Mozilla Firefox, Android OS, Python. Open source software is everywhere. Often the product of widespread collaboration by volunteers, early versions of open source software were developed by universities like MIT and nonprofits. Open source software benefits businesses by lowering development costs, opening access to third-party improvements, and popularizing programs which have been vetted by thousands of computer programmers worldwide. Read on for a discussion of how open-source software implicates copyright law and its consequences for business owners.
What is open source software?
Open source software (OSS) is software with source code that anyone can inspect, modify, and enhance. Like all software, the source code of OSS is protected by copyright law. The rights to reproduce, adapt, publish, perform, and display the code exist under United States law without the necessity of registration although registration with the Copyright Office is a prerequisite for filing a lawsuit and obtaining legal relief.
Instead of requiring a traditional payment for a software license, OSS copyright owners choose to share the code publicly under the terms of an open source software license. These licenses vary widely, but generally include the right to copy, modify, and redistribute the code for little or no cost.
Types of open source software licenses
The two main types of open source licenses are known as permissive and copyleft.
Permissive licenses are generally quite unrestrictive and allow users to change and distribute modified OSS with only a few limits. For example, the Apache License 2.0 OSS permissive license grants a “perpetual, worldwide, non-exclusive, no-charge, royalty-free, irrevocable copyright license” to prepare derivative works based on the OSS. One major requirement of the Apache License 2.0 is that uses must include the copyright notice and license text requirements. Businesses are free to incorporate OSS under permissive licenses into proprietary software without infringing the terms of the permissive license.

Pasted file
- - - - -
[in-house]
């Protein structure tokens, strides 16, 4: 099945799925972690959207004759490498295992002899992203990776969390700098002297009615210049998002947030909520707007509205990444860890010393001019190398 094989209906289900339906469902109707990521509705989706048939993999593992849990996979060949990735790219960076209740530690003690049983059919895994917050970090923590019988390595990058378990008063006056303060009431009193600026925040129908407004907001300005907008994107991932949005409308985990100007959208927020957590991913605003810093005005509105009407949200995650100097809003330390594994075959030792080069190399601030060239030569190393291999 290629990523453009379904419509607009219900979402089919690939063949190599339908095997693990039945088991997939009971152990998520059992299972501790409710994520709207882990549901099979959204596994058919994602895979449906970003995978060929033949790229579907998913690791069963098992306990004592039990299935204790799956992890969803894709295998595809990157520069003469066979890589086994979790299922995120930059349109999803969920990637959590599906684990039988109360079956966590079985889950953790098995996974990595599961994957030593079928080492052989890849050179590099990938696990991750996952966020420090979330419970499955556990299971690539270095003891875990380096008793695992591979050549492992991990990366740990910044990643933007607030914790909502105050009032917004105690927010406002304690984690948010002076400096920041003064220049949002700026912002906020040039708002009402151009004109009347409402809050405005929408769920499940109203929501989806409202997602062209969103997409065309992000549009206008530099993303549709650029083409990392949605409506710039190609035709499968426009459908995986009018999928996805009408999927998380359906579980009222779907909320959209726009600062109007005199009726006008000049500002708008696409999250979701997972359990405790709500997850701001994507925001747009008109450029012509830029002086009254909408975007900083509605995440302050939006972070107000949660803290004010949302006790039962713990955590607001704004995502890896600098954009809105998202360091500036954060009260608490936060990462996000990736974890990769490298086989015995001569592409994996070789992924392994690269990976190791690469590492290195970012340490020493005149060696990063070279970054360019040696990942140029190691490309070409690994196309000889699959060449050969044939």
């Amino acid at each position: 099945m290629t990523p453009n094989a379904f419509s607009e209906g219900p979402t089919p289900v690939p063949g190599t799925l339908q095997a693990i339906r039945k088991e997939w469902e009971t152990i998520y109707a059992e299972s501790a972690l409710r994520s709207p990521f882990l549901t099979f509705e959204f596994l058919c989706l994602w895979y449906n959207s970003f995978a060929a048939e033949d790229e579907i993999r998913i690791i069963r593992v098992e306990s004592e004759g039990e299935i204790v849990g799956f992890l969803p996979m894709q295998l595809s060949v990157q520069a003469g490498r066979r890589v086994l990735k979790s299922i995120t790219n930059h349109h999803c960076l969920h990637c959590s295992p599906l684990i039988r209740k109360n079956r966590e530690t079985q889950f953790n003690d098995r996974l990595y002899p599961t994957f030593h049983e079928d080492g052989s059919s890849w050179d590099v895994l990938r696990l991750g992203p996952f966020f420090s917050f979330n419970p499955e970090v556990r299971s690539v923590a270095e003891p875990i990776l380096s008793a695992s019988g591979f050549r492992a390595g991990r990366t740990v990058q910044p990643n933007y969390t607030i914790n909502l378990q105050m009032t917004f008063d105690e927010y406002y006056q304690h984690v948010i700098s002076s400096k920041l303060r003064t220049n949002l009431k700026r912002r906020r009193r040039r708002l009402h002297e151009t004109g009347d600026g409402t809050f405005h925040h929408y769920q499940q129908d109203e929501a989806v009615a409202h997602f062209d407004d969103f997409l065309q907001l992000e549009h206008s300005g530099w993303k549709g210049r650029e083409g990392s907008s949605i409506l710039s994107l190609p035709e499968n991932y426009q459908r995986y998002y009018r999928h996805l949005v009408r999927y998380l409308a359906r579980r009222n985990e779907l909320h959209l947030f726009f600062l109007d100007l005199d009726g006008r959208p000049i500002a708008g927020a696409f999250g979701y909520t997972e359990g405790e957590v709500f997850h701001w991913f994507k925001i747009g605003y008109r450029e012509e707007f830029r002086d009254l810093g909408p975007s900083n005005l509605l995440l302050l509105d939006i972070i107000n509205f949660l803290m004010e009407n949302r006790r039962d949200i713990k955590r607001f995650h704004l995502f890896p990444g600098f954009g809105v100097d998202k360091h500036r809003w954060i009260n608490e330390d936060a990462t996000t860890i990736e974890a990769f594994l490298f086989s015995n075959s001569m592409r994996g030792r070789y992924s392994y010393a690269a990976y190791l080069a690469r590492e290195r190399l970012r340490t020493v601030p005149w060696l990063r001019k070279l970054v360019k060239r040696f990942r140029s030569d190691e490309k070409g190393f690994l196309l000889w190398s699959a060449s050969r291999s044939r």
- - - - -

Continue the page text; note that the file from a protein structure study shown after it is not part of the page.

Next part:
Copyleft licenses, on the other hand, require that any modified OSS must be released under the same license as the original OSS. Users cannot alter the nature of the license when they redistribute modified software that was based on OSS under a copyleft license. The GNU General Public License v3.0 is one of the most common copyleft licenses, giving permission for commercial use, distribution, modification, and patent use as well as private use. Check the specific terms of open-source software license of each computer program before you incorporate OSS into your business software.
Points of Caution/ Recommendations
Conduct due diligence when licensing open source software. Check the fine print of the OSS licenses. Failing to fulfil the terms of an OSS license, such as failing to include the required text in the redistributed code, could invite risk of litigation.
Open source software can carry unpatched vulnerabilities. Be prepared for possibly delayed bug fixes and code improvements for the OSS due to its decentralized software developer base. Companies like Synopsys offer resources on software supply chain security.
Consult with your software developers to determine if there is OSS included in your programs. Beware of overpaying for software that is merely OSS with no meaningful improvements.
Avoid allowing your trade secrets and business information to enter the public domain due to improper OSS integration into your business’s software, especially when licensing OSS under a copyleft license such as the GNU General Public License.
Seek legal counsel to review contracts if you are planning to acquire OSS or if you would like to draft an OSS policy for your small business. If you have questions about or would like to discuss these issues, please feel free to contact us.
Nancy J. Mertzel
Mertzel Law PLLC
1204 Broadway, 4th Floor
New York, NY, 10001